Microsoft Edge's new logo on Windows 10's light desktop background.

Microsoft Edge has a new crapware blocker, but it isn’t enabled by default. It’s now available for everyone using the Chromium-based Edge browser with the stable release of Edge 80 on February 7, 2020.

“Potentially Unwanted Apps” Are Crapware

This browser feature blocks “potentially unwanted apps,” which are also known as “potentially unwanted programs.” PUPs include obnoxious features like adware, trackers, browser toolbars, cryptocurrency miners, and other junk you almost certainly don’t want on your PC. PUPs have been called “malware with a legal team.” You give permission to install this junk when you click through the license agreement, so it’s not technically malware.

Microsoft won’t be blocking crapware downloads by default in Microsoft Edge, so you have to know it exists and head into Settings to find it. There’s a quick toggle that will force Edge to block this junk. It works similarly to the hidden option that makes Windows Defender block crapware on your desktop.

Edge, Chrome, Firefox, and other browsers already block potentially dangerous downloads, but this option makes Edge go even farther and block some junkware it would normally allow.

RELATED: How to Enable Windows Defender’s Secret Crapware Blocker

How to Block Potentially Unwanted Programs in Edge

To enable the crapware blocker in the new Microsoft Edge, click menu > Settings.

Opening Settings in Microsoft Edge.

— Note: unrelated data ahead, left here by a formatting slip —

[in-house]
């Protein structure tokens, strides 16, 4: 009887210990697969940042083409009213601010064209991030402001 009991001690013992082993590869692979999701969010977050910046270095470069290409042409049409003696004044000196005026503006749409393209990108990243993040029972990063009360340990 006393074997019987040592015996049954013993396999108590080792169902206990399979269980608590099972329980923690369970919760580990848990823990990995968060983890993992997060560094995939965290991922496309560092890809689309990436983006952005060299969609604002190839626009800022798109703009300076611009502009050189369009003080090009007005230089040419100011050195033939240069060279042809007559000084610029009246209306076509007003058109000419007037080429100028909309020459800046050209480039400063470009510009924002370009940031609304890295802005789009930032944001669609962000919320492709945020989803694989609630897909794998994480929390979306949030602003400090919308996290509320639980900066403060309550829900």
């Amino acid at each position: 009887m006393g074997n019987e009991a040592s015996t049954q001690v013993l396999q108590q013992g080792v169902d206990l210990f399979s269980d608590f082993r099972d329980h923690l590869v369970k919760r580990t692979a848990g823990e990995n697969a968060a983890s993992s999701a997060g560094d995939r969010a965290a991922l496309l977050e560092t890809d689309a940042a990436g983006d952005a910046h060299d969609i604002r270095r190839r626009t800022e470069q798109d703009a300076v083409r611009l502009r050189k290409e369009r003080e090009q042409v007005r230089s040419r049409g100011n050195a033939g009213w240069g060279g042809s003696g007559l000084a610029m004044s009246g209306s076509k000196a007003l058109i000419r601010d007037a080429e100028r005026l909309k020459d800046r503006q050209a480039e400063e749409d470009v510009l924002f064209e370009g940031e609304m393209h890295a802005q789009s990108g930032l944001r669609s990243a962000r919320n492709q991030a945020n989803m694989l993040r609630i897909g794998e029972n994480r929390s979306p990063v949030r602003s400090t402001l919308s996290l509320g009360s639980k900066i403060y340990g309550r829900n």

Click the “Privacy, search, and services” option in the left pane.

Selecting Privacy and services settings in the Chromium-based Edge browser.

Scroll down to the bottom of the list here. Under Security, enable the “Block potentially unwanted apps” option.

Enabling Microsoft Edge's junkware blocker

You can now close the Settings page. Microsoft Edge will be more aggressive about blocking downloads that contain potentially obnoxious software.

RELATED: PUPs Explained: What is a "Potentially Unwanted Program"?

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Chris Hoffman is Editor-in-Chief of How-To Geek. He's written about technology for over a decade and was a PCWorld columnist for two years. Chris has written for The New York Times and Reader's Digest, been interviewed as a technology expert on TV stations like Miami's NBC 6, and had his work covered by news outlets like the BBC. Since 2011, Chris has written over 2,000 articles that have been read more than one billion times---and that's just here at How-To Geek.
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